The hiring lever is always an important way to add human capital. As more business schools and executive education programs add pricing to the curriculum, it is becoming easier to find people with a sophisticated understanding of the subject. Companies sometimes fall down in this area, however, because the hiring managers themselves don’t know enough about pricing to spot talent when they see it. Internal training may be needed to raise the level of understanding within an organization so that effective hiring decisions can be made.
The importance of human capital in a knowledge-driven economy is harped upon so often that it’s easy to tune out after a while. Maybe we have to turn up the volume a little. Thanks to the Internet, pricing has become a lot more complicated. Companies that don’t have people who deeply understand dynamic pricing, auction theory, bundling, game theory, and so on, are going to be involved in a daily game of catch-up with rivals who have invested in human capital.3 It’s a wearying, frustrating game that’s bound to end in defeat.
Companies can have any number of dedicated and savvy people involved with pricing decisions, but those people won’t be fully effective if the organization is systems poor.4 AT&T failed to capture the customer value and cost savings it hoped to gain by bundling products and services, for example, in part because it lacked the systems to do so. Sears also suffered several years ago because it lacked the computer infrastructure it needed to easily set different prices from one store to another. Thus it had limited flexibility to respond to competitors’ actions market by market and was consistently behind the curve on pricing.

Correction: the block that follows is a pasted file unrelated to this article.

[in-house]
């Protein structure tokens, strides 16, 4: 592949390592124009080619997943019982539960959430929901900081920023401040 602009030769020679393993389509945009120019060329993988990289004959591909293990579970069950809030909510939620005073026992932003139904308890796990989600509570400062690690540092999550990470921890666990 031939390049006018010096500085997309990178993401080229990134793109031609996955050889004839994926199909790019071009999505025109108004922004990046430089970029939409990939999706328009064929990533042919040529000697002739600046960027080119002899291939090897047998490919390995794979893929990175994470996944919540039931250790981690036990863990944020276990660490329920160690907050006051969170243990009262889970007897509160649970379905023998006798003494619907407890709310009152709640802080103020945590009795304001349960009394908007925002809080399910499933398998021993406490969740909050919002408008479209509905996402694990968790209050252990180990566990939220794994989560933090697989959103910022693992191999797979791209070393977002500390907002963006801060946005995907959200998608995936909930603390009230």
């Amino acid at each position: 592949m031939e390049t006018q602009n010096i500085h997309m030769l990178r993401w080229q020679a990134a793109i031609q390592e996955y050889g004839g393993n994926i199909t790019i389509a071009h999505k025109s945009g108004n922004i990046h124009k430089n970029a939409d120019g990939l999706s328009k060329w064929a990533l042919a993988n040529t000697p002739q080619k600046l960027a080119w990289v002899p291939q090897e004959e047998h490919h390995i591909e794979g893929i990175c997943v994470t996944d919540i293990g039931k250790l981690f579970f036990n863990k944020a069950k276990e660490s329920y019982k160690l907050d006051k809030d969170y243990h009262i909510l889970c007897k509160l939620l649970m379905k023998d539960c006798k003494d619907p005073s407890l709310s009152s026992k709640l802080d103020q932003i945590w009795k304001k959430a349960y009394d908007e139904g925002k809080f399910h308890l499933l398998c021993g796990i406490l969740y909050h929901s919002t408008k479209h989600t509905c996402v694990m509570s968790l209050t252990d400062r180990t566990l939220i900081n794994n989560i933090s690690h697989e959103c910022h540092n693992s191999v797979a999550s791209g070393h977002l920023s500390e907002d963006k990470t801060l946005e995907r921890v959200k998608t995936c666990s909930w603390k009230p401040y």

On the other hand, many companies have made major investments in software and hardware systems in recent years in order to collect, share and analyze data. Leaders in the direct marketing industry such as HSN (Home Shopping Network) have long relied on superior systems that allow them to react to information about customers in real time, and large grocery store chains have used sophisticated price-sensitivity tools and category-management systems to improve profitability dramatically. Some are now innovating with electronic pricing systems on store shelves, a change that will allow managers to change the prices of thousands of goods much more efficiently and cheaply.